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Title: Social housing and low density growth : the urban predicament in Mexico
Author: Solana, Oyan
ISNI:       0000 0004 7657 4588
Awarding Body: University of Manchester
Current Institution: University of Manchester
Date of Award: 2014
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Since the first policies for the provision of social housing were adopted in Mexico in the 1970s, and the liberalisation of the sector in the 1990s following the prescriptions of the Washington consensus, Mexico has experienced an unprecedented development of its formal housing stock for medium- and low-income families. In this period, the patterns of construction have experienced a gradual reduction in the denser housing types used in previous decades that regularly included medium-rise multifamily housing types. Currently, the major patterns used nationally comprise single-family types and dispersed housing developments located far from city centres. The predominantly neo-liberal approach to housing policy and the urban transformation experienced in Mexico has exerted growing pressures upon municipalities and housing dwellers alike. This thesis explores some of the underlying reasons for such phenomena by focusing on the morphological dimension of the problem, as well as on the attitudes and perceptions of the actors directly involved in this process. A typo-morphological methodology was structured to analyse the social housing stock in one of Mexico's urban agglomerations. This allowed identifying and comparing distinctive attributes of single-family, multi-family and mixed housing developments in order to assess their impact on urban growth. The investigation is complemented with surveys of residents undertaken in eight housing developments, as well as of private developers, government officials and potential buyers. The findings show the potential strengths of multi-storey housing types for urban development in comparison to the current widespread patterns of growth. By focusing on local actors the thesis unravels the perceptions, and in some cases the frustrations, of residents with regard to the conditions of the housing stock. It also identifies a vicious cycle comprising the attitudes of the actors interviewed that has helped to shape the patterns of horizontality and dispersed social housing prevalent today. Lastly the findings from the two main dimensions are discussed to explore different patterns more respectful for both residents and the city.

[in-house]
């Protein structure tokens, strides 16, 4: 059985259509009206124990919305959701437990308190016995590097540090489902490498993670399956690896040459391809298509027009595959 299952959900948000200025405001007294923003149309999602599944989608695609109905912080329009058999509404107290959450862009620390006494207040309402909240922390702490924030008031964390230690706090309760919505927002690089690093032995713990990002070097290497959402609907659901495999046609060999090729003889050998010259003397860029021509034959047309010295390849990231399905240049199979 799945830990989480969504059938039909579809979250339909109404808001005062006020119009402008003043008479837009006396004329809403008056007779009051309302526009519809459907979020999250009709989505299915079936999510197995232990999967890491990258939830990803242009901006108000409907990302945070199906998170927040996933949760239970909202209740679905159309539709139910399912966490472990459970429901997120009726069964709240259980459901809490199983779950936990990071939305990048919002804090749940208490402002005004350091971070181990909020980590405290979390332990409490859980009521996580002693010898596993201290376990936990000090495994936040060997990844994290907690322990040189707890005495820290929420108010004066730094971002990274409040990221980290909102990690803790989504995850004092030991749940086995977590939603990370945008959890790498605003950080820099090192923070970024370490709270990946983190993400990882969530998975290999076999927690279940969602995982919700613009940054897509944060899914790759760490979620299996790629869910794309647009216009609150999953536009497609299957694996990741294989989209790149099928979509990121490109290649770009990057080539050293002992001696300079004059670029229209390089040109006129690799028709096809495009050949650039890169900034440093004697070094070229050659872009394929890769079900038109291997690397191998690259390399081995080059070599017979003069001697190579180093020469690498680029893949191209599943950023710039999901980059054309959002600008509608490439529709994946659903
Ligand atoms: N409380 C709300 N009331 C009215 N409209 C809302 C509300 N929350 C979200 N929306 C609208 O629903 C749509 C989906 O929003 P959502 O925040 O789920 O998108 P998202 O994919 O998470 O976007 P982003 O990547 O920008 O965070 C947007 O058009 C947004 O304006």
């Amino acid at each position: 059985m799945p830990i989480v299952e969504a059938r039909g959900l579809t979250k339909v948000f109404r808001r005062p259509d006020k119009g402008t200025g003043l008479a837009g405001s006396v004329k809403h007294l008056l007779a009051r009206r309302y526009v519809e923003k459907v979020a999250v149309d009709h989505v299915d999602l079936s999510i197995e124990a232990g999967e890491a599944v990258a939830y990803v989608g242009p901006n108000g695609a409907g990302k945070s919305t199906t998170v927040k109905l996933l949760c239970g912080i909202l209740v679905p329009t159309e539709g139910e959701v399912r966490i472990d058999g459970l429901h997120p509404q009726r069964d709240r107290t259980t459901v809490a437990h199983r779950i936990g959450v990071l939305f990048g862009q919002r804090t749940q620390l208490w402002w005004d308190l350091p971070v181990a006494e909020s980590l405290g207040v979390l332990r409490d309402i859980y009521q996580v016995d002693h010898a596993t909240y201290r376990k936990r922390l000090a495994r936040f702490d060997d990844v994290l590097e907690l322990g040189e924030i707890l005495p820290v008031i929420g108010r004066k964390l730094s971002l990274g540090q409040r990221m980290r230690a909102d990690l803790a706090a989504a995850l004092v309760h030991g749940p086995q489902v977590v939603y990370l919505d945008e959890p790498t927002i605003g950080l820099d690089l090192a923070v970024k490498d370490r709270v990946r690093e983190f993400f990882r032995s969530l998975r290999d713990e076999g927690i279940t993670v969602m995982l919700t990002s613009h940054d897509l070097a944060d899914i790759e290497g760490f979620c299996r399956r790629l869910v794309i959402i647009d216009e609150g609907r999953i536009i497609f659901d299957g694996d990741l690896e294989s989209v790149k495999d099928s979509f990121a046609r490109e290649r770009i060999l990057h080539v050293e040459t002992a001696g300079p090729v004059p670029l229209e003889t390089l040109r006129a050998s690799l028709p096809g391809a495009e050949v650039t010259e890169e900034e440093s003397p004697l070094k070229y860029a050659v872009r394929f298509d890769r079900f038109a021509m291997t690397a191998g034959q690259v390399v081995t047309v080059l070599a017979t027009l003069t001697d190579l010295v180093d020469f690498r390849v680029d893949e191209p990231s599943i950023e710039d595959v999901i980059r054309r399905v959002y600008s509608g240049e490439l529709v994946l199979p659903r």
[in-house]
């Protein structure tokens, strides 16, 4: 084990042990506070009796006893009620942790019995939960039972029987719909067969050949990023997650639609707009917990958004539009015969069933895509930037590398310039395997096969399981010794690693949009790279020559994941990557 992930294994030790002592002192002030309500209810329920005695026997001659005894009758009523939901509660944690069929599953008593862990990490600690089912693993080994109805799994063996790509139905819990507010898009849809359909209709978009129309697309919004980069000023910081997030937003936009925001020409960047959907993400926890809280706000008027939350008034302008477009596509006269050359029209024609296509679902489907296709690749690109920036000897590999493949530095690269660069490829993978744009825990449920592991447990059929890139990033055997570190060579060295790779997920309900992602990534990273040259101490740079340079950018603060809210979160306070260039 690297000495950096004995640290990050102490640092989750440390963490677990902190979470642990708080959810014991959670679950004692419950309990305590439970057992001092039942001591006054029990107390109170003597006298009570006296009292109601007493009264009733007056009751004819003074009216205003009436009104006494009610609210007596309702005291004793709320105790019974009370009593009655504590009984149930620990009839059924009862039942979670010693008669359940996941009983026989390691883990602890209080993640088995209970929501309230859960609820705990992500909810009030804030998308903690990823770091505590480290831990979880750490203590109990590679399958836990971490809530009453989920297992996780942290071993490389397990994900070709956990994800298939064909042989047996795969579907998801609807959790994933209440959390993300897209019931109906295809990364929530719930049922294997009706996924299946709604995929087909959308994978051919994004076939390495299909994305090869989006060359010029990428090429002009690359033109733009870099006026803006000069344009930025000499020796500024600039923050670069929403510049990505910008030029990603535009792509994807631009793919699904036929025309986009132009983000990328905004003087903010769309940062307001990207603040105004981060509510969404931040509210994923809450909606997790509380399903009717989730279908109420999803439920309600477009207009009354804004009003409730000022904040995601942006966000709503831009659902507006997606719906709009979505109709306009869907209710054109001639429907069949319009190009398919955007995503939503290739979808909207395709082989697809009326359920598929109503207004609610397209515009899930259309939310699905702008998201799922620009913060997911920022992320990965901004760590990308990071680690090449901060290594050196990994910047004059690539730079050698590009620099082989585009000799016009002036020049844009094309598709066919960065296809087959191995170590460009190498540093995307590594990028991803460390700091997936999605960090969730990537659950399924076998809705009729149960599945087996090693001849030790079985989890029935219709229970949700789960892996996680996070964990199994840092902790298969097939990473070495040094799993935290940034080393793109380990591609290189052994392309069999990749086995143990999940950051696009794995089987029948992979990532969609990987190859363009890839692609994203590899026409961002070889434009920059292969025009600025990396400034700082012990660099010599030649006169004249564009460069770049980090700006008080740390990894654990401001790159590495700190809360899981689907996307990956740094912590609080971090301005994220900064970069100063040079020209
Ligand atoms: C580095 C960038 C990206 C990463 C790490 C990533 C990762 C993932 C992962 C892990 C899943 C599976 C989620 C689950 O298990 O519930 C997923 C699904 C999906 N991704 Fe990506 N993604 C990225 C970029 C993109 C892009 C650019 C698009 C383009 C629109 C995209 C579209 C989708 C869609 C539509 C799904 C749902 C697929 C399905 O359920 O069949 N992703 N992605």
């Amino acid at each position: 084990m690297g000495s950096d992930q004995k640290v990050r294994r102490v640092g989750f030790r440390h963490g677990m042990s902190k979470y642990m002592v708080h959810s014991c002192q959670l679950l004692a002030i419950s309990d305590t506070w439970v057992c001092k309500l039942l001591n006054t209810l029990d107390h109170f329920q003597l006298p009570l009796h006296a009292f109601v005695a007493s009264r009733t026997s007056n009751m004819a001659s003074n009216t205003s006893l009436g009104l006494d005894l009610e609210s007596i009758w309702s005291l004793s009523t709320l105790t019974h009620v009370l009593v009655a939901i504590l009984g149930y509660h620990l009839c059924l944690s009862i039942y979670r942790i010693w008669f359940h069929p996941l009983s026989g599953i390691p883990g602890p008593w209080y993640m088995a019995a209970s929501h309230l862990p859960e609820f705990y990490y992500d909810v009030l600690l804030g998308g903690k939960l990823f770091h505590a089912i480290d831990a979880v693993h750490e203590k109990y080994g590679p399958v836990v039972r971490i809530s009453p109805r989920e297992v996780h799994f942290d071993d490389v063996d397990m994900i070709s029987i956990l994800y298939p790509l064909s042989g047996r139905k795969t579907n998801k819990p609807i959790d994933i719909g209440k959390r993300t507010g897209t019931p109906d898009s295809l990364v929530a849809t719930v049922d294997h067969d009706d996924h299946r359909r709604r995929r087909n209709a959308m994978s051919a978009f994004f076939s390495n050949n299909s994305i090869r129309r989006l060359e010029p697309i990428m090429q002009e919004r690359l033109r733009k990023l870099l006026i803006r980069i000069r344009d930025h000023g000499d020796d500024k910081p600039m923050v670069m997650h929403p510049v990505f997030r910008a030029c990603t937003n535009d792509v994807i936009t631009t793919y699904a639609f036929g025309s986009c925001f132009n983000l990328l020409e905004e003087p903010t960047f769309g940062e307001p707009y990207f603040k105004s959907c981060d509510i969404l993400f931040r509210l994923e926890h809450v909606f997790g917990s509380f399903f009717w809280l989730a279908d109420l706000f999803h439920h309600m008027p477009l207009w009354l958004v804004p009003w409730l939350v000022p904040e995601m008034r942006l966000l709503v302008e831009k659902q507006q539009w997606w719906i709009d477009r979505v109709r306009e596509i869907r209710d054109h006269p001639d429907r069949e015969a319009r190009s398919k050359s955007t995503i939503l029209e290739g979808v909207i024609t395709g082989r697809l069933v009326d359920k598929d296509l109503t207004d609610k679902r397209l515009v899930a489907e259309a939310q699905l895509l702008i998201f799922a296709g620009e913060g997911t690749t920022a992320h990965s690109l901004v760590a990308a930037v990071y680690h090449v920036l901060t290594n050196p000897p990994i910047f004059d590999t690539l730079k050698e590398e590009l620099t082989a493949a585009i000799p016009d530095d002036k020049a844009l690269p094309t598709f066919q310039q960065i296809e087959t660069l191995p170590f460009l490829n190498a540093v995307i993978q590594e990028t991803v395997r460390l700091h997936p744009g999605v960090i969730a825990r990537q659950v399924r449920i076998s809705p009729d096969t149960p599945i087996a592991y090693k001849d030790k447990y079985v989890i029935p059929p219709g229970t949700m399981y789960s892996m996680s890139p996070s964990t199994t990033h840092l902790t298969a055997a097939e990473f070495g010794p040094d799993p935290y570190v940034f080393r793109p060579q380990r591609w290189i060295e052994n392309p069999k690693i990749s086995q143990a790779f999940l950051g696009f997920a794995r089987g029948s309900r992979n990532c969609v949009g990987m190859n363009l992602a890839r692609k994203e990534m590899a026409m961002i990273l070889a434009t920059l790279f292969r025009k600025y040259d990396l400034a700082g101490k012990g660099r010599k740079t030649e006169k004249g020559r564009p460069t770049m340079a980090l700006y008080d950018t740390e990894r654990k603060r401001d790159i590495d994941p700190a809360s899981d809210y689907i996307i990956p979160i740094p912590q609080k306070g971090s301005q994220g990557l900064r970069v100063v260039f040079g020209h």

Supervisor: Stein Heinemann, Alfredo Sponsor: Not available
Qualification Name: Thesis (Ph.D.) Qualification Level: Doctoral
EThOS ID:  DOI: Not available
Keywords: Social housing ; urban morphology ; housing types ; urban sprawl ; single-family housing ; multi-storey housing ; residents ; private developers ; officials ; Mexico